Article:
A forensic pathologist is called upon by a coroner to investigate the cause of sudden and unexplained deaths. Forensic pathologists perform post-mortems–better known as autopsies. Post-mortems are usually able to determine cause and time of death by examining the tissues of the body. These tissues can include the skin as well as other organs, such as the brain. However, there is more to analyze than just tissue; a forensic pathologist also analyzes the clothing, urine, bile, hair, blood, nail clippings and stomach contents of the victim.
To start their investigation, a forensic pathologist will go out into the field to examine the scene. After this, the rest of the forensic pathologist’s work takes place in a laboratory that is well-lit and clean. While examining the victim, a forensic pathologist wants to collect as much information as possible on the events surrounding the death of the victim and on what their health was like at the time. Knowing a victim’s medical state is important in assessing the possibility that the death occurred due to natural causes. If the possibility of death by natural causes is dismissed, the pathologist must determine if the death was a suicide, a homicide, or an accidental death. In determining the cause of death, a forensic pathologist does not work alone. Generally, a forensic pathologist seeks help from other specialists, such as a toxicologist. A toxicologist can help determine the cause of death by searching for poison and detecting alcohol levels.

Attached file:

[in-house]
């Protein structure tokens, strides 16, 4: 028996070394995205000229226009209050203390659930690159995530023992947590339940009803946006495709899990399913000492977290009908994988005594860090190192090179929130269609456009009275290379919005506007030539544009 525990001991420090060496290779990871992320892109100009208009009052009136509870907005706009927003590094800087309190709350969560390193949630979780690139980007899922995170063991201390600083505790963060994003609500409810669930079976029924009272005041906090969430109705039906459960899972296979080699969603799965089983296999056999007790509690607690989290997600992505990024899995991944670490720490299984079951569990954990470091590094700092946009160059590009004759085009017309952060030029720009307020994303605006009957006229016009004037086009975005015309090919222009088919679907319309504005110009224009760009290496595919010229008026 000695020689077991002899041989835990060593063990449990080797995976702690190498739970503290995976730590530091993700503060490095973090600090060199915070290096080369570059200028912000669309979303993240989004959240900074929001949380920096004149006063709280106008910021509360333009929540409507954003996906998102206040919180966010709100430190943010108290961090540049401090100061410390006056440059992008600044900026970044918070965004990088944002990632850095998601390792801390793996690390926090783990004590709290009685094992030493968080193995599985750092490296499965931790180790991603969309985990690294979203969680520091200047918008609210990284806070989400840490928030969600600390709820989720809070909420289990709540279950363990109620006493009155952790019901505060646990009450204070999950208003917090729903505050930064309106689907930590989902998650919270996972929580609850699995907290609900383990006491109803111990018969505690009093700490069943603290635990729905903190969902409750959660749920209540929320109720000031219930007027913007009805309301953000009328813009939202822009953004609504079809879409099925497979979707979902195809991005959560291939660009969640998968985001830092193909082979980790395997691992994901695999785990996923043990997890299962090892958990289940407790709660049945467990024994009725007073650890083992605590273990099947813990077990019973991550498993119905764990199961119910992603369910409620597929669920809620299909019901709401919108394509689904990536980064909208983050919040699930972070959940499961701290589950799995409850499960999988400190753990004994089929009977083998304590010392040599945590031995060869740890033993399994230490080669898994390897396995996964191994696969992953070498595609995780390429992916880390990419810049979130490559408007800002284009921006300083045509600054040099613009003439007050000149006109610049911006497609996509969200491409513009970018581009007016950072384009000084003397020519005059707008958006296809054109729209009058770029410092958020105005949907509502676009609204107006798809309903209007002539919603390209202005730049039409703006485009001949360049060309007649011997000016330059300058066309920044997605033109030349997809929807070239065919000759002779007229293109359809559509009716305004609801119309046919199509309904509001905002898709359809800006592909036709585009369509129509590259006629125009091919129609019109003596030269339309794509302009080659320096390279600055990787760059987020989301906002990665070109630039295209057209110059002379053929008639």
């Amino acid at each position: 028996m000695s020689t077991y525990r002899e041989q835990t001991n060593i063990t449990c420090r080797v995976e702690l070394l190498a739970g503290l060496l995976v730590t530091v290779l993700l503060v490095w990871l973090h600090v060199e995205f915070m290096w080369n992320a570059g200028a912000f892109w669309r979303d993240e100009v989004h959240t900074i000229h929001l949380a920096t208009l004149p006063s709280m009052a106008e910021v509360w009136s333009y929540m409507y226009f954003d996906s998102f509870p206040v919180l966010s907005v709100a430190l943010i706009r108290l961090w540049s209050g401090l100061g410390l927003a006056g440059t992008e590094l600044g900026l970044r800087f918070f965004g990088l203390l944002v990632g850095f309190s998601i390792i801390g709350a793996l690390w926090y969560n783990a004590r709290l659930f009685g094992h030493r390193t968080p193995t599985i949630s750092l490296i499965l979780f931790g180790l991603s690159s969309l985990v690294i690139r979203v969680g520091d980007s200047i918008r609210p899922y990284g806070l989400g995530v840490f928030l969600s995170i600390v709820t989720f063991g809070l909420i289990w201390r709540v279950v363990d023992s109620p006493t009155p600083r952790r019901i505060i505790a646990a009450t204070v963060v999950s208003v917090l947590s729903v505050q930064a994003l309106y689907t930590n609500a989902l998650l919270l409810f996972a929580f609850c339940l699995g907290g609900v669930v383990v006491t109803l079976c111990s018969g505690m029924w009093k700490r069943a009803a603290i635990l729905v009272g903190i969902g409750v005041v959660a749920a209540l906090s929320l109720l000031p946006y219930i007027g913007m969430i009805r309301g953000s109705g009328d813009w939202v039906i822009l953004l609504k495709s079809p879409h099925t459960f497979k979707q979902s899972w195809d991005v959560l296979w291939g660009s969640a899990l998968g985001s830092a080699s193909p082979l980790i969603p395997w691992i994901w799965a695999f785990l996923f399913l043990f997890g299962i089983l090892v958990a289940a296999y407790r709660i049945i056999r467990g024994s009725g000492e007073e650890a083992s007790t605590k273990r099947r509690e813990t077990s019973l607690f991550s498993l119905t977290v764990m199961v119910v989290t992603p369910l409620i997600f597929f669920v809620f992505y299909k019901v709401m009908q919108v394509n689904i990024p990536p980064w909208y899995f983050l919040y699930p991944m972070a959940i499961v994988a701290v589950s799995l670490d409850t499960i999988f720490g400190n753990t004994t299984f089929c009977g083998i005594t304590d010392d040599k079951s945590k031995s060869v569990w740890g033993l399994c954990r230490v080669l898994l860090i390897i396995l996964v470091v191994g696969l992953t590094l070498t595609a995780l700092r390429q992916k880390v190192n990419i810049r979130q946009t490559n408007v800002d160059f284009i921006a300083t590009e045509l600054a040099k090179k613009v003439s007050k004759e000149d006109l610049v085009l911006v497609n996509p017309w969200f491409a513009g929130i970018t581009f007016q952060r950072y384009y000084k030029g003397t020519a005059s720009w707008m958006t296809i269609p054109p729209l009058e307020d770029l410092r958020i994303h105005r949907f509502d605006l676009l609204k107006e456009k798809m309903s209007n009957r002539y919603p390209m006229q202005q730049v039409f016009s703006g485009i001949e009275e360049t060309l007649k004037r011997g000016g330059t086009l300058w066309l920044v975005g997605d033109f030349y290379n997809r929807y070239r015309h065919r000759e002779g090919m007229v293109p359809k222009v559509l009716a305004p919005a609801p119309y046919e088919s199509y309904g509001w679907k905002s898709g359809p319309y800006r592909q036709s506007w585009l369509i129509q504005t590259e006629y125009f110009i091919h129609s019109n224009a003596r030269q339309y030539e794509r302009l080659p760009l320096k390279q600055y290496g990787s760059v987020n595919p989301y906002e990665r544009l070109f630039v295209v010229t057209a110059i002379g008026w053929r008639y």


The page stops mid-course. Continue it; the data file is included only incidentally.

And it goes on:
In addition to examining the death, forensic pathologists also testify in court to present the evidence that has been found relating to the cause of death and time of death. It is important for a forensic pathologist to be prepared for these aspects of the job as well as the examination aspect.
To become a forensic pathologist, one must have a lot of schooling just like any other medical career. Typically a forensic pathologist needs four years of medical school and then an additional three to four years of either anatomical or clinical pathology. A growing trend now has aspiring forensic pathologists completing a one year fellowship at an approved medico-legal investigation facility as part of their training. At this facility, they must perform 200- 300 autopsies to maintain their accreditation. Usually, the training is done at a medical examiner or coroner’s office. An aspiring forensic pathologist must also pass a written and practical exam set by the American Board of Pathology. Once board certified, every ten years there is a recertification so that they can stay up to date with the latest procedures.
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